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Lisa Stone

Lisa Stone

American basketball player-coach
Lisa Stone
The basics

Quick Facts

Intro American basketball player-coach
Is Athlete Basketball player Sports coach Basketball coach
From United States of America
Type Sports
Gender female
Birth 14 August 1962, Madison, USA
Age 58 years
Star sign Leo
Sports Teams
Iowa Hawkeyes women's basketball
Peoplepill ID lisa-stone
The details (from wikipedia)


Lisa Lea Stone (née Anderson; born August 14, 1962) is an American college basketball coach who is currently the head women's basketball coach at Saint Louis University.

Early life and education

Born Lisa Lea Anderson in Madison, Wisconsin and raised in the nearby town of Oregon, Stone earned lettered in tennis, basketball, and track at Oregon High School. Helping Oregon qualify for the Wisconsin state basketball tournament in both years, Stone earned second-team all-state honors as a junior in 1979 and first-team honors as a senior in 1980.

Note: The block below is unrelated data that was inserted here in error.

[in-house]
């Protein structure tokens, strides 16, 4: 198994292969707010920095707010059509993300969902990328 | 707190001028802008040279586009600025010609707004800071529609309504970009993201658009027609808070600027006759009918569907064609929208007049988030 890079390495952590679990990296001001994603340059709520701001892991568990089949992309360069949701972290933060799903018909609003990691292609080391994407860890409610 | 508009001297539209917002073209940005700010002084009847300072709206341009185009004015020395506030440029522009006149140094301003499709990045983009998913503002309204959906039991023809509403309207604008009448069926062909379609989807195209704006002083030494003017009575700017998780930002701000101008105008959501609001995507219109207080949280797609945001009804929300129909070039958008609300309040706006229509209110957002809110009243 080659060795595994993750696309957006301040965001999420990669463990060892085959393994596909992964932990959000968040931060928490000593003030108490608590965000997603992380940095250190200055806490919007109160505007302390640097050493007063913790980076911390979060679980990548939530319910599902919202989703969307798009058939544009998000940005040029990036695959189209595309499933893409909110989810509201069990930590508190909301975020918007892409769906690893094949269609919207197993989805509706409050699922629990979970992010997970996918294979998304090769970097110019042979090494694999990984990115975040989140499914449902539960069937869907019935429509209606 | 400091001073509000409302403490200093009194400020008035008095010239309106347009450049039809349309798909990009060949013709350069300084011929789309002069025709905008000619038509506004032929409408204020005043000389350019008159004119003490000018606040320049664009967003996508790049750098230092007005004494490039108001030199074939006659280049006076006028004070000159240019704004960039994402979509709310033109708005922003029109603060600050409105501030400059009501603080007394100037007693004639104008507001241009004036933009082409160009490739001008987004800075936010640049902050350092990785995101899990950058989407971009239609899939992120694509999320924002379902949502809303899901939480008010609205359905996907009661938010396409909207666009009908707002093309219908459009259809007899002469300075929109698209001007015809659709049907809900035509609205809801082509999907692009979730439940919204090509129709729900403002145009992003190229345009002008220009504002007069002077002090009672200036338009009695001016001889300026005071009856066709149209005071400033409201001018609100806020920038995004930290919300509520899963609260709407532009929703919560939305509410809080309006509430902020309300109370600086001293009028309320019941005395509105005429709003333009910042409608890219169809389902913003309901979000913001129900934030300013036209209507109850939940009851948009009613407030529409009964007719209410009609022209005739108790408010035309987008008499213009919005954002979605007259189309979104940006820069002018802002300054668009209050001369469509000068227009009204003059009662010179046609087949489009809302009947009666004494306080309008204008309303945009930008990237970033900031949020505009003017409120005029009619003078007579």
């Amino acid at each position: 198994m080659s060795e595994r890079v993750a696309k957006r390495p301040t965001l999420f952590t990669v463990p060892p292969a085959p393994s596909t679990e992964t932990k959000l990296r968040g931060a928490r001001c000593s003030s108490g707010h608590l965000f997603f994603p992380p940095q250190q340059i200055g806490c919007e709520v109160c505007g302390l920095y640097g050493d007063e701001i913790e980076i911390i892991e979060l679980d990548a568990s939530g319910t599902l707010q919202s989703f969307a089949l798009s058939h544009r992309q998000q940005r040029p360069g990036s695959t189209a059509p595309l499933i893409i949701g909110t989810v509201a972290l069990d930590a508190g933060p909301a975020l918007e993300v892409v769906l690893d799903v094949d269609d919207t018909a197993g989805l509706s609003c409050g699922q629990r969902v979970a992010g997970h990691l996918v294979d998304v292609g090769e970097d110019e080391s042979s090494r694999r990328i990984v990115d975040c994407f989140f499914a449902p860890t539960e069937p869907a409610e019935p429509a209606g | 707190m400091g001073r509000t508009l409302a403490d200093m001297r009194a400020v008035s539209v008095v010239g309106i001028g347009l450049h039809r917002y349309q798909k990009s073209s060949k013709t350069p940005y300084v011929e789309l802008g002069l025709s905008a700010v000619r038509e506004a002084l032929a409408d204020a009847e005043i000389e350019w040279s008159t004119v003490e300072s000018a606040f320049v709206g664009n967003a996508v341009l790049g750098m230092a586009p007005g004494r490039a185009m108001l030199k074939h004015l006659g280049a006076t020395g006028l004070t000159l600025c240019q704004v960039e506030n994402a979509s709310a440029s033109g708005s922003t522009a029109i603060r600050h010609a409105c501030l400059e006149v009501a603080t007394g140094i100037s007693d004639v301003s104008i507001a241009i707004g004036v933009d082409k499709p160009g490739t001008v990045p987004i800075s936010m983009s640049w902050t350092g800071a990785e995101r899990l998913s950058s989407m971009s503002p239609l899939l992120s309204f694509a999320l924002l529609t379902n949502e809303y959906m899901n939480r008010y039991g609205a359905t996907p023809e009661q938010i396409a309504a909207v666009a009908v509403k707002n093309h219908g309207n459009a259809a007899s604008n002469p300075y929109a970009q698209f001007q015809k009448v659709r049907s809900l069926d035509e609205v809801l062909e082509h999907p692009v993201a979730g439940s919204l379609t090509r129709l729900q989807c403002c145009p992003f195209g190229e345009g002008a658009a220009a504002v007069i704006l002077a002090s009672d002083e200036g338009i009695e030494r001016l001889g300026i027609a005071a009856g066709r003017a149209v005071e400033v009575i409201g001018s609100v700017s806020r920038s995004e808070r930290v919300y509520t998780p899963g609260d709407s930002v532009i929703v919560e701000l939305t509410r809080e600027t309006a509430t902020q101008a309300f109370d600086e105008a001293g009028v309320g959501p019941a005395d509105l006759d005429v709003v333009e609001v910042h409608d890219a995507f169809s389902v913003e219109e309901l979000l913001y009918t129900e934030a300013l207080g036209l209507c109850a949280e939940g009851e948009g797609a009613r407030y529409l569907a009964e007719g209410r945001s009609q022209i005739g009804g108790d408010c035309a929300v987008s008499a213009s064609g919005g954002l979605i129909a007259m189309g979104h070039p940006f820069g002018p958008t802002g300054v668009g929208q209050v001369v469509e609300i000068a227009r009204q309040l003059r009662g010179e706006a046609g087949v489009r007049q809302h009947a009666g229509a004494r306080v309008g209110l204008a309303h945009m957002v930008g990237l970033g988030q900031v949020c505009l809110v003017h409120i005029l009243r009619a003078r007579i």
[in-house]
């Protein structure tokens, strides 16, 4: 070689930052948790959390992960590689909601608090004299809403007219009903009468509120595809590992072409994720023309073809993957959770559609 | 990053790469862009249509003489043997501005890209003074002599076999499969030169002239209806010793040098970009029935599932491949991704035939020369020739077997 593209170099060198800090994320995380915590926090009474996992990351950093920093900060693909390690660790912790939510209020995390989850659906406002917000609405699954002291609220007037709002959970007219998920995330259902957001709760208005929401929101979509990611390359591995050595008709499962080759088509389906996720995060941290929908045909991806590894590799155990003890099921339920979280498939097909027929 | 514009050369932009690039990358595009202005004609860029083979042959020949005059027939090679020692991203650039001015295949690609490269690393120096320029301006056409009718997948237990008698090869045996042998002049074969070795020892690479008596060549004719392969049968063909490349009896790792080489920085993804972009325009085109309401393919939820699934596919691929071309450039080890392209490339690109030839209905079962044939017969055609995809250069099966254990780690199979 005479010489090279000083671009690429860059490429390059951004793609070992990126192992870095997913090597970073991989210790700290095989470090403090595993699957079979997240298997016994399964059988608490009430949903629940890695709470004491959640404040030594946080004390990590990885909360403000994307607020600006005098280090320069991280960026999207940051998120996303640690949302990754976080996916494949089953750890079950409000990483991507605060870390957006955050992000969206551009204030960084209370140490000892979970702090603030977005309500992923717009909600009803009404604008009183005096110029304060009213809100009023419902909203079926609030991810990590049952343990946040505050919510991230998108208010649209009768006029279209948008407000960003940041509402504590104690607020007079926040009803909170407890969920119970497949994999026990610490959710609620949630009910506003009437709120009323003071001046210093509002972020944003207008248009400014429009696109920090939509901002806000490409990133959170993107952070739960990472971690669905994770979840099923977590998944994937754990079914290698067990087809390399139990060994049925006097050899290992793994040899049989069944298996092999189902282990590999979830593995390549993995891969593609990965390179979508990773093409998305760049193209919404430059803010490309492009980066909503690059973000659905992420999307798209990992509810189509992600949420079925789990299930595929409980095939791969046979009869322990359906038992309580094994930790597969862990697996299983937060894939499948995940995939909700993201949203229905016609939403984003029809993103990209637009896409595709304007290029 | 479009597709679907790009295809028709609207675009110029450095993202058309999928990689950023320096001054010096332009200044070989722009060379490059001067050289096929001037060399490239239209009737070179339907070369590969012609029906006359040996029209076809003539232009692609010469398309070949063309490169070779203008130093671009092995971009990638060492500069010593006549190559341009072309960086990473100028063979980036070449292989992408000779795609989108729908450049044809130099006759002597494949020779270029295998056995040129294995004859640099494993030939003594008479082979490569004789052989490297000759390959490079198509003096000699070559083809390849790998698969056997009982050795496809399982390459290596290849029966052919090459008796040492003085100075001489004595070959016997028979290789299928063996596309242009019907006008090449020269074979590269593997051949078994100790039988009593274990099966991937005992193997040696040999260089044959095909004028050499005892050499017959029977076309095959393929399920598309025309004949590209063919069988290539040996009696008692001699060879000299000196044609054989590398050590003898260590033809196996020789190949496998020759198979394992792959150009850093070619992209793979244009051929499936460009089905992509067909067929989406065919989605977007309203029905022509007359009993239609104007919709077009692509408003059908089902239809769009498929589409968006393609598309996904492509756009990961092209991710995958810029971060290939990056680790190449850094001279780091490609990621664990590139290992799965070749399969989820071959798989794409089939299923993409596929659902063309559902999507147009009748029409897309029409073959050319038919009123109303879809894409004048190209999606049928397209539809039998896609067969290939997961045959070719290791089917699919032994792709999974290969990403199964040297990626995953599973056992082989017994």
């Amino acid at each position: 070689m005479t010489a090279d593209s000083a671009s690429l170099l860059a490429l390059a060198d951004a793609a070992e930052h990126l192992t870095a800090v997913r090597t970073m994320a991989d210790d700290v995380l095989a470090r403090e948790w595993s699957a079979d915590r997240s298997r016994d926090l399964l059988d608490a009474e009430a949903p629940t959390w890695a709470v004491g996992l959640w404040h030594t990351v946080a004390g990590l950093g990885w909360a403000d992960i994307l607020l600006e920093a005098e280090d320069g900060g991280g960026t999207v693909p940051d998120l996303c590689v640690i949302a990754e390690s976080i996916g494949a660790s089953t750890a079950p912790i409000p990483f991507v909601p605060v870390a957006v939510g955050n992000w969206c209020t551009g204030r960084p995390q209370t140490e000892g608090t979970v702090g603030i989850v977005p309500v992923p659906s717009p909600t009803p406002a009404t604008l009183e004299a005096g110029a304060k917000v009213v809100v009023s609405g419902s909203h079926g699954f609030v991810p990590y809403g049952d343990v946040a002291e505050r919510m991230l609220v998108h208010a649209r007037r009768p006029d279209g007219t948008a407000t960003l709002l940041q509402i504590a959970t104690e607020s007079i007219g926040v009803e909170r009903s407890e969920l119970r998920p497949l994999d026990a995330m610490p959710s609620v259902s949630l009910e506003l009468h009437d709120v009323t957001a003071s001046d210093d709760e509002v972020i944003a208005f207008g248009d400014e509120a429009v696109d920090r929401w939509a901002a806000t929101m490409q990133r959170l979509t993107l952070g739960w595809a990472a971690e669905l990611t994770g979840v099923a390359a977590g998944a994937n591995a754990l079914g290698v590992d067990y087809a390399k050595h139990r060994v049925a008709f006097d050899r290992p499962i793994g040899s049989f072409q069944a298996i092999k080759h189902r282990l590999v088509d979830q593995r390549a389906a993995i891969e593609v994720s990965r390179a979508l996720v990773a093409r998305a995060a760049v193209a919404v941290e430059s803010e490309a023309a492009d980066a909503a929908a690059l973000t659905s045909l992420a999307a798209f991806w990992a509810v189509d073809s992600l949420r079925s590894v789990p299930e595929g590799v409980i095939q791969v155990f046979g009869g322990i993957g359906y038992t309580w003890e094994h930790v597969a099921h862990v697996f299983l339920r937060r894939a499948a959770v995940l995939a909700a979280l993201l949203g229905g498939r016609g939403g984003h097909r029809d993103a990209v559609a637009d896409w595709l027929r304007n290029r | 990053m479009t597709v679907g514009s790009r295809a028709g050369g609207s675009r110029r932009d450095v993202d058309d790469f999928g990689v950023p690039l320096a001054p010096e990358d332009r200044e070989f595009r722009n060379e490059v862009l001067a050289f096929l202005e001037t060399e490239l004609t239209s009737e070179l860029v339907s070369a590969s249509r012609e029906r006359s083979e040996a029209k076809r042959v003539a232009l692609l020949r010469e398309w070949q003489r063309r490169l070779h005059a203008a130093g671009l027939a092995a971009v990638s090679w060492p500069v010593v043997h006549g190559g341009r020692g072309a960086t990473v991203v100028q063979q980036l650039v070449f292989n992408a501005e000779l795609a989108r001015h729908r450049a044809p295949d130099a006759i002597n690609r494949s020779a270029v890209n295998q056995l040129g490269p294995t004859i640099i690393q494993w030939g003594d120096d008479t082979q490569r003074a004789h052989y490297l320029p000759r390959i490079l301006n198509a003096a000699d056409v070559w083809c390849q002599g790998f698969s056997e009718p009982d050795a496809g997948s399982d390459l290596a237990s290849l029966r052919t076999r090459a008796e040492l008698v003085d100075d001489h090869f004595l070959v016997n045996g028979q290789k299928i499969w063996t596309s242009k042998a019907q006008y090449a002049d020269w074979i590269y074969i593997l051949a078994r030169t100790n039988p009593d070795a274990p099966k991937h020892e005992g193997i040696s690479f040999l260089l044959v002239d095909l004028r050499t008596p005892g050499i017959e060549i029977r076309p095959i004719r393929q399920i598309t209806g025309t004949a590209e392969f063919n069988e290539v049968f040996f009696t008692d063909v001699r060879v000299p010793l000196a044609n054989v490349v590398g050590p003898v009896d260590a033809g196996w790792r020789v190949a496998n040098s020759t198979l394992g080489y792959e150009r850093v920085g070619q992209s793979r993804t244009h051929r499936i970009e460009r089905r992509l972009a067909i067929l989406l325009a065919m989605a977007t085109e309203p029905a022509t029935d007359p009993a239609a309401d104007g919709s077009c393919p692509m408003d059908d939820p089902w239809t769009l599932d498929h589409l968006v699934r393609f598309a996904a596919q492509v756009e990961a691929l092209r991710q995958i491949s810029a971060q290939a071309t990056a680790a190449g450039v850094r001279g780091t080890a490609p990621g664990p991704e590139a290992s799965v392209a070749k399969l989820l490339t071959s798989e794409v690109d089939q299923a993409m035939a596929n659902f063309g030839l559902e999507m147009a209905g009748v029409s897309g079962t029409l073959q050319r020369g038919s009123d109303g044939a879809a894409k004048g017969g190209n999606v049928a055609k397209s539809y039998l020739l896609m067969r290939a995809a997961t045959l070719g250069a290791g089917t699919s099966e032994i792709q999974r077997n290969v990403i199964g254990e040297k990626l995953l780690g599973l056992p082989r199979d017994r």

She played college basketball at the University of Iowa from 1980 to 1984 under future Hall of Famer C. Vivian Stringer. Playing at point guard, Stone had 1,129 points, 332 assists, and 177 steals in her career. She won the 1984 Big Ten Medal of Honor for combined athletic and academic achievement. Stone earned a bachelor's degree in 1984 and a master's degree in athletic administration from Iowa in 1986.

Coaching career

Cornell College (1985–1988)

Stone began her coaching career in 1985 as head coach of Cornell College, a Division III college in Mt. Vernon, Iowa. Entering her job as the youngest four-year coach in the U.S., Stone compiled a 34–32 record in three seasons and led the Rams to three consecutive Southern Division titles in the Midwest Conference.